• an api and auth section inside the backend-config.json file, to support deployment
  • a new api folder got created under path amplify/backend/api.
  • a CloudFormation template which will provision AppSync configurations, IAM roles and lambdas to support the infrastructure for the GraphQL endpoint.
  • a dummy schema.graphql containing an annotated Todo model, which we will update shortly.
Generated code by add command.

On AWS side, the CloudFormation stack has:

  • created a DynamoDB table to store the model.
  • created an AppSync configuration with a Datasource to access the above mentioned table. This also uses a number of resources (S3 deployment buckets, IAM roles, Lambdas, Cognito user pools) to glue our API with authorization mechanisms and store artifacts such as the GraphQL schema.
  • exposed a GraphQL endpoint which can be POSTed to perform any CRUD actions.
  • generated up to 8 GraphQL resolvers handling queries, mutations, and subscriptions on the type annotated with the @model directive.
Part of resources generated by CloudFormation stack.

Now that we got an overview of the provisioned resources, let’s modify the GraphQL schema to model the payment type. If in doubt or curious GraphQL models’ syntax and explanations, learn more here.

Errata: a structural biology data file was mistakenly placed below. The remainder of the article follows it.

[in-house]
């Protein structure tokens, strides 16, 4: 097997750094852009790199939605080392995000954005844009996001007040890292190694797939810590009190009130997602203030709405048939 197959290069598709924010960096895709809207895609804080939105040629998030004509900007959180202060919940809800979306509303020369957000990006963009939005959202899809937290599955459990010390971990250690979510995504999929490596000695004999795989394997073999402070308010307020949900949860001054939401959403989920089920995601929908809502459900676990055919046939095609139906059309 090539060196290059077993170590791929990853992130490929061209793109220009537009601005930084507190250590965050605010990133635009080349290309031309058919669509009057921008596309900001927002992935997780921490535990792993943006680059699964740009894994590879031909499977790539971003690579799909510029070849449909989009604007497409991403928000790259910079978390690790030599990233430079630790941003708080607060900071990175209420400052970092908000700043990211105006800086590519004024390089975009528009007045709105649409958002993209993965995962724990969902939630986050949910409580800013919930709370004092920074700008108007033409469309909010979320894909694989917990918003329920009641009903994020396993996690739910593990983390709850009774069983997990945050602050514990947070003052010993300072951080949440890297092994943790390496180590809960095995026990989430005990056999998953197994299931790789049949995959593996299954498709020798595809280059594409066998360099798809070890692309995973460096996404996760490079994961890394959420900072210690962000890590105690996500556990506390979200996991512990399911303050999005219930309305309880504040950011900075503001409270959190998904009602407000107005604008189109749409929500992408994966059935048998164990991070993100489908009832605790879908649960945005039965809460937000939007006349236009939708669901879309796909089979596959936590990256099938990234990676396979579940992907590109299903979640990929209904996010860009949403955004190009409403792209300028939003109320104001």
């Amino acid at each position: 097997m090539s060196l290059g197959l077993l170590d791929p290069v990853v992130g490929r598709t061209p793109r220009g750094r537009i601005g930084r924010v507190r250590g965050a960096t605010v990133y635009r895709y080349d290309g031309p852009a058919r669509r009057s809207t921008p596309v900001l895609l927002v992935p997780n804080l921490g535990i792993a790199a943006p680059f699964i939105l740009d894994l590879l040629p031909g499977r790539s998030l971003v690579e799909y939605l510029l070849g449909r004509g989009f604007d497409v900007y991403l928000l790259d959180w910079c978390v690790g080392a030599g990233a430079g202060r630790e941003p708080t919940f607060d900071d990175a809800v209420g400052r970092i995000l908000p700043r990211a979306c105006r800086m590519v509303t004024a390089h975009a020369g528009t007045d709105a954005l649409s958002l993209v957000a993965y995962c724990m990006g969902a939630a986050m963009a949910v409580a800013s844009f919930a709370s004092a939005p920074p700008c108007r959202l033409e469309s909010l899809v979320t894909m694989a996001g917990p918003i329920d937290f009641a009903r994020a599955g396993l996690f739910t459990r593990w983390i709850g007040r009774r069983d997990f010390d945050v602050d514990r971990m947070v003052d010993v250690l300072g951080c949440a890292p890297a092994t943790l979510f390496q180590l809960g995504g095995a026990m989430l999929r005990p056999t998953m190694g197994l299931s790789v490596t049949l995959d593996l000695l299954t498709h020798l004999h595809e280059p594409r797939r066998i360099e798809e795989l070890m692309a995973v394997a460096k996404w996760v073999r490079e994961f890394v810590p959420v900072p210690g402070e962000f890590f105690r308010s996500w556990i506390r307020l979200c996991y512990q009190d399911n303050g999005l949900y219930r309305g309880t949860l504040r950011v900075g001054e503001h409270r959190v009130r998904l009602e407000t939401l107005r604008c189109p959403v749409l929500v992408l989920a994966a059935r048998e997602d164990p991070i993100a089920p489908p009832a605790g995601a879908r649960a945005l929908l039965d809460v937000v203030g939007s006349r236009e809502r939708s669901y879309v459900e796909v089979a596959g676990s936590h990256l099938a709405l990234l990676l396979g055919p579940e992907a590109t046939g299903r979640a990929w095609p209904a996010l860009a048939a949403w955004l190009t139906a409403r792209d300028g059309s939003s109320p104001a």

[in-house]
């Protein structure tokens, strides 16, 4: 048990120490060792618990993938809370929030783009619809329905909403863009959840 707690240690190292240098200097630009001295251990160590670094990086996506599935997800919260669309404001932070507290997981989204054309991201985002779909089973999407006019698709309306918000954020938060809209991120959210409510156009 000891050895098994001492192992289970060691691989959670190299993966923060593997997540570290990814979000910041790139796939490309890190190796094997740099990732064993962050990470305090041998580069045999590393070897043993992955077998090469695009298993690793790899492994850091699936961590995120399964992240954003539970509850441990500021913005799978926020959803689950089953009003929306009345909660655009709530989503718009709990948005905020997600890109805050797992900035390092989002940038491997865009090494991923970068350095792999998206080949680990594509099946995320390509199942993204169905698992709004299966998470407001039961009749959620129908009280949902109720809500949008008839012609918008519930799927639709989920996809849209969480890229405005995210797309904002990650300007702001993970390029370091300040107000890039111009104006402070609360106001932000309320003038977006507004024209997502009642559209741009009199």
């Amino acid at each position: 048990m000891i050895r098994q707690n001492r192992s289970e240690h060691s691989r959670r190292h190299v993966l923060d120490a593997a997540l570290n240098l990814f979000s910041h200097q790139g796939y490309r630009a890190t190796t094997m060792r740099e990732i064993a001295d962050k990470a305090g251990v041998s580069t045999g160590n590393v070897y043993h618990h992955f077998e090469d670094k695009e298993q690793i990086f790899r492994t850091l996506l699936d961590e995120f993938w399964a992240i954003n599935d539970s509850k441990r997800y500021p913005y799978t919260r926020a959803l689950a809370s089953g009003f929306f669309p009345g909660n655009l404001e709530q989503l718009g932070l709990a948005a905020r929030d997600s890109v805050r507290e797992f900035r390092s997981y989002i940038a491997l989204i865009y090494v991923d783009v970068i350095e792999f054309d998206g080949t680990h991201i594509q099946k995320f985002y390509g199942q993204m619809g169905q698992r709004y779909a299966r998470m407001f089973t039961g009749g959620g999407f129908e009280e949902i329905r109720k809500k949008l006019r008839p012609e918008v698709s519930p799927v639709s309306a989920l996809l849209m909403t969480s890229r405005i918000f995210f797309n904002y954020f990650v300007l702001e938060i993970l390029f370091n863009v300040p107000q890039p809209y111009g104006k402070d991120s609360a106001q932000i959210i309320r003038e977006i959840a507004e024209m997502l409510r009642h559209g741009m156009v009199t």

The Payment model.

Above is a simple code which infers and involves a lot of complex information, with focus in next sections about:

Supporting multi-tenancy

As simple as that: you do not want to build applications (or even PoCs) where independent companies can access each others’ private data. A multi-tenancy architecture is one of the foundations of the Saas model, where an application supports multiple customers via a single instance of a software and infrastructure.

Saas model with multi-tenancy.

For our PoC, we will associate users with their tenant (aka the company they belong to) by introducing a tenantId attribute as part the payment model. This will ensure: